The time-consuming part will be the metalwork for the scale bases, so I thought I'd concentrate on prototyping the electronics and building the code first, mainly because my garage is a mess and I can do the other stuff in my office.

    The basic components will be:

    1. Two 50-kg load cells
    2. Two HX711 load cell amps
    3. A Wemos D1 mini

    Each scale will have a load cell and an HX711 board -- I want to keep the connection between the load cell and amp as short as possible. Each scale will be wired into a junction box mounted on the outside wall of my shop. I'm debating whether I should put the Wemos inside or outside -- probably inside. The only reason I can think of to mount it outside is to add a DHT11 shield for outdoor temperature measurements. But that means the outdoor junction box would have to be vented, and I think I'd rather have that waterproof.

  • Installing the heater, project overview

    Dan Maloney10/27/2017 at 18:47 0 comments

    The first job was to get the heater and gas supply installed. Aside from cutting 9" diameter holes in the interior and exterior walls of my shack without hitting any studs, this went smoothly. Running the gas line was not quite so smooth -- many trips back in forth to Lowe's and any plumbing supply store I thought might have 3/8" black iron pipe. Pro-tip: use the much easier to find 1/2" pipe and neck it down with reducers or bushings.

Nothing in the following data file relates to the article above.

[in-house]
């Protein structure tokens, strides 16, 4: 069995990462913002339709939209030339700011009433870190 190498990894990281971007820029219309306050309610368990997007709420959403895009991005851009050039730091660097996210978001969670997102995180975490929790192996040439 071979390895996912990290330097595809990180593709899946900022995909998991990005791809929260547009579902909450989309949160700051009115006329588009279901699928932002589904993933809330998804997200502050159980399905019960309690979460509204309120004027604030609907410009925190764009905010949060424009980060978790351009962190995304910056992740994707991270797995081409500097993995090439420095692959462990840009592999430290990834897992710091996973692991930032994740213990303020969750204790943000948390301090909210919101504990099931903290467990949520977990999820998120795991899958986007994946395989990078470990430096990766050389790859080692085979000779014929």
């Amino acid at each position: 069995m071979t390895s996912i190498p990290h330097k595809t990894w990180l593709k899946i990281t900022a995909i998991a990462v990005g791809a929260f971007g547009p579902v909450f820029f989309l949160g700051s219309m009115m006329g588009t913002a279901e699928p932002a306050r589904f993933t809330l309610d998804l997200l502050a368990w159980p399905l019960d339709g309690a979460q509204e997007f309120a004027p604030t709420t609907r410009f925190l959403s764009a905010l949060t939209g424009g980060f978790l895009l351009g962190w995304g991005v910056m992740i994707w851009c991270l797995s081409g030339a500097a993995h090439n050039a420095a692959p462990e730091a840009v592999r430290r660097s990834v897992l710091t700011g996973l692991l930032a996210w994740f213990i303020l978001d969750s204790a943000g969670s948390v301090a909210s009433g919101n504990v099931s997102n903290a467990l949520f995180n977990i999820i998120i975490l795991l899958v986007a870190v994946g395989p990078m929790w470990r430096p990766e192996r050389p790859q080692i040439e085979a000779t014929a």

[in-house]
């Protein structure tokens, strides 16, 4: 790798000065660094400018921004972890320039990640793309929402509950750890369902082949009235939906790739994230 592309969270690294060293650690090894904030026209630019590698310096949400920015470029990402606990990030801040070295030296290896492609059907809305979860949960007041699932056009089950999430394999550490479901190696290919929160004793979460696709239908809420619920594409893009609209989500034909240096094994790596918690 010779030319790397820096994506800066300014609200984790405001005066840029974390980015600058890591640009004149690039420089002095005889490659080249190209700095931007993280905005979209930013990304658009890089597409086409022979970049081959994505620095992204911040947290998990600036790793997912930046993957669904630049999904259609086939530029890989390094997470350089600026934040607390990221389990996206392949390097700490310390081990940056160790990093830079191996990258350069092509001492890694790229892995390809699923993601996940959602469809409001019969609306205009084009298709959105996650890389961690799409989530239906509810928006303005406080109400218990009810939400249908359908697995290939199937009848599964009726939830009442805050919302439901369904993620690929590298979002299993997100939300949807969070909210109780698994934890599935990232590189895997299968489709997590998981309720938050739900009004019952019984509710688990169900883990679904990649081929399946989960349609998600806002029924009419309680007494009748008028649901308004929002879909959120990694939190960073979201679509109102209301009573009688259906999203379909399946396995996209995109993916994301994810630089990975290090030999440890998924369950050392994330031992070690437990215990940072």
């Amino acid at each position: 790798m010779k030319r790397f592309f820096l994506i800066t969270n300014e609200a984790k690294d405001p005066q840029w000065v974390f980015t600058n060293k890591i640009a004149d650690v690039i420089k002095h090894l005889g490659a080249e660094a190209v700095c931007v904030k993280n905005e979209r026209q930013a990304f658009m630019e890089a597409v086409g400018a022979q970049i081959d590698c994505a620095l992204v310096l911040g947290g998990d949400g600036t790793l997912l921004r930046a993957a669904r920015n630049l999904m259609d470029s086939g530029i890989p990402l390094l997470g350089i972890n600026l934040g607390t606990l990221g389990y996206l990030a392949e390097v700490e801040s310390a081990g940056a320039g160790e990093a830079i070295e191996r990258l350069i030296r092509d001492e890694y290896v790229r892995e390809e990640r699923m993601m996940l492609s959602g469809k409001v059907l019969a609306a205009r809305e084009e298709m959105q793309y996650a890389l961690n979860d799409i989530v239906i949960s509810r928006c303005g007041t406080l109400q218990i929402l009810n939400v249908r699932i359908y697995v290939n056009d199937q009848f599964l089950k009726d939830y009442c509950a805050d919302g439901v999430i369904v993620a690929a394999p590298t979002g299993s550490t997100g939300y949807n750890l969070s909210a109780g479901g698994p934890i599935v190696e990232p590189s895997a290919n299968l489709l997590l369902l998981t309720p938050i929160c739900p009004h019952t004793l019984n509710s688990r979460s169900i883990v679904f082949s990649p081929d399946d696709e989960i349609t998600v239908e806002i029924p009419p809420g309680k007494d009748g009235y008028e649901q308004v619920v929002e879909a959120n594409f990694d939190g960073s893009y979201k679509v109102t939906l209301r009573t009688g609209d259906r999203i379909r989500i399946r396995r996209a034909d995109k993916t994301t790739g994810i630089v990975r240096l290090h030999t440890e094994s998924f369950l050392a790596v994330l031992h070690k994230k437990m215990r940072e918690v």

Not a bad looking job if I do say so:

    I would have been a bit more comfortable getting the tanks a little further away from the heater exhaust, but it's OK the way it is. And before anyone starts with "that's not code!", I know. But this is North Idaho. It's OK.

    The regulator between the two tanks is a switchover regulator. One one tank goes empty, I can switch to the other tank and run off that until I get a chance to get the first tank refilled. I suppose switchover could be automated too, but that's probably overkill.

    When this is done, the tanks will sit up on separate scale platforms. Each scale will have a load cell and amplifier and be wired into a box with a Wemos D1  Mini. I haven't decided if I want the Wemos inside the shack or outside yet. Probably inside.

View all 4 project logs

Enjoy this project?



Dan Maloney wrote 11/07/2017 at 14:28 point

But... but... then I won't be welding! You can see how that would present a problem! And I've already bought the material and everything...

Sadly, you're right, and try as I might to find a justification to roll my own, the possibility of being done with the hardware for $50 is just too tempting. It remains to be seen whether the load cells in that base ring will have the range to measure the weight of my tanks, since it's built to monitor 20-pound barbecue tanks. China-made stuff like this probably is usually is engineered to save every possible penny, so if something is made to weigh a 20-pound tank, chances are good it won't like a 40-pounder. I'd also have to fiddle with the interface to see what the signal is like, but that's what hacking is all about.

So yeah, for $25 it's worth investigating. And if it won't work for my shack, I can still use it either on my gas grill or RV. Thanks for finding this!

  Are you sure? yes | no

Boris van Galvin wrote 11/07/2017 at 05:03 point

  Are you sure? yes | no

Similar Projects

Does this project spark your interest?

Become a member to follow this project and never miss any updates